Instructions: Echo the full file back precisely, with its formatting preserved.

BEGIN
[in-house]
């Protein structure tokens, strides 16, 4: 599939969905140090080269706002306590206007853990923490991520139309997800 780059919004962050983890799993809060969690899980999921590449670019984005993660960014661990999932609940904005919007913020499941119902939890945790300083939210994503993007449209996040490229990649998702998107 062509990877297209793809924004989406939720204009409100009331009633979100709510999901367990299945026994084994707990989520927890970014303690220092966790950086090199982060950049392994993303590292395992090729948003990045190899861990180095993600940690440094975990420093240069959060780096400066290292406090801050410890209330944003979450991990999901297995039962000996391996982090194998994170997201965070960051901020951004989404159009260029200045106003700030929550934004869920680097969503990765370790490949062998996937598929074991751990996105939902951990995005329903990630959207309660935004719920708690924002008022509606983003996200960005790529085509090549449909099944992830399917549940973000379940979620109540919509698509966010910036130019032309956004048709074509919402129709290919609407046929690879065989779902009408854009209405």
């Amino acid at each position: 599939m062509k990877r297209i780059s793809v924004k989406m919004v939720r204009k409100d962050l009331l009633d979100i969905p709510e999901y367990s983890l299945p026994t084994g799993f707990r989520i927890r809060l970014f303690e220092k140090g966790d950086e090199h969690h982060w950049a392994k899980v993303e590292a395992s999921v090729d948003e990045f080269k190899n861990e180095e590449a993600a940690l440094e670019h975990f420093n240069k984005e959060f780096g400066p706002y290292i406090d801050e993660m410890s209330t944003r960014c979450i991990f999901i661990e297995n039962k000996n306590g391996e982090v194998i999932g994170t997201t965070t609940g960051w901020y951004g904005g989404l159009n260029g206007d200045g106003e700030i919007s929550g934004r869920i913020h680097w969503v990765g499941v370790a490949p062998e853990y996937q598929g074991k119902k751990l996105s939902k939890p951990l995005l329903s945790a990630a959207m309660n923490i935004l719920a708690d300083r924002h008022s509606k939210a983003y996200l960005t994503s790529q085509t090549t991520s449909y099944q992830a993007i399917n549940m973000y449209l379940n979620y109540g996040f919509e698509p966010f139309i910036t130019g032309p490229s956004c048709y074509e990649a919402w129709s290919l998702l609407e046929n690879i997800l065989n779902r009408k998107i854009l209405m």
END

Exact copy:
[in-house]
């Protein structure tokens, strides 16, 4: 599939969905140090080269706002306590206007853990923490991520139309997800 780059919004962050983890799993809060969690899980999921590449670019984005993660960014661990999932609940904005919007913020499941119902939890945790300083939210994503993007449209996040490229990649998702998107 062509990877297209793809924004989406939720204009409100009331009633979100709510999901367990299945026994084994707990989520927890970014303690220092966790950086090199982060950049392994993303590292395992090729948003990045190899861990180095993600940690440094975990420093240069959060780096400066290292406090801050410890209330944003979450991990999901297995039962000996391996982090194998994170997201965070960051901020951004989404159009260029200045106003700030929550934004869920680097969503990765370790490949062998996937598929074991751990996105939902951990995005329903990630959207309660935004719920708690924002008022509606983003996200960005790529085509090549449909099944992830399917549940973000379940979620109540919509698509966010910036130019032309956004048709074509919402129709290919609407046929690879065989779902009408854009209405």
């Amino acid at each position: 599939m062509k990877r297209i780059s793809v924004k989406m919004v939720r204009k409100d962050l009331l009633d979100i969905p709510e999901y367990s983890l299945p026994t084994g799993f707990r989520i927890r809060l970014f303690e220092k140090g966790d950086e090199h969690h982060w950049a392994k899980v993303e590292a395992s999921v090729d948003e990045f080269k190899n861990e180095e590449a993600a940690l440094e670019h975990f420093n240069k984005e959060f780096g400066p706002y290292i406090d801050e993660m410890s209330t944003r960014c979450i991990f999901i661990e297995n039962k000996n306590g391996e982090v194998i999932g994170t997201t965070t609940g960051w901020y951004g904005g989404l159009n260029g206007d200045g106003e700030i919007s929550g934004r869920i913020h680097w969503v990765g499941v370790a490949p062998e853990y996937q598929g074991k119902k751990l996105s939902k939890p951990l995005l329903s945790a990630a959207m309660n923490i935004l719920a708690d300083r924002h008022s509606k939210a983003y996200l960005t994503s790529q085509t090549t991520s449909y099944q992830a993007i399917n549940m973000y449209l379940n979620y109540g996040f919509e698509p966010f139309i910036t130019g032309p490229s956004c048709y074509e990649a919402w129709s290919l998702l609407e046929n690879i997800l065989n779902r009408k998107i854009l209405m």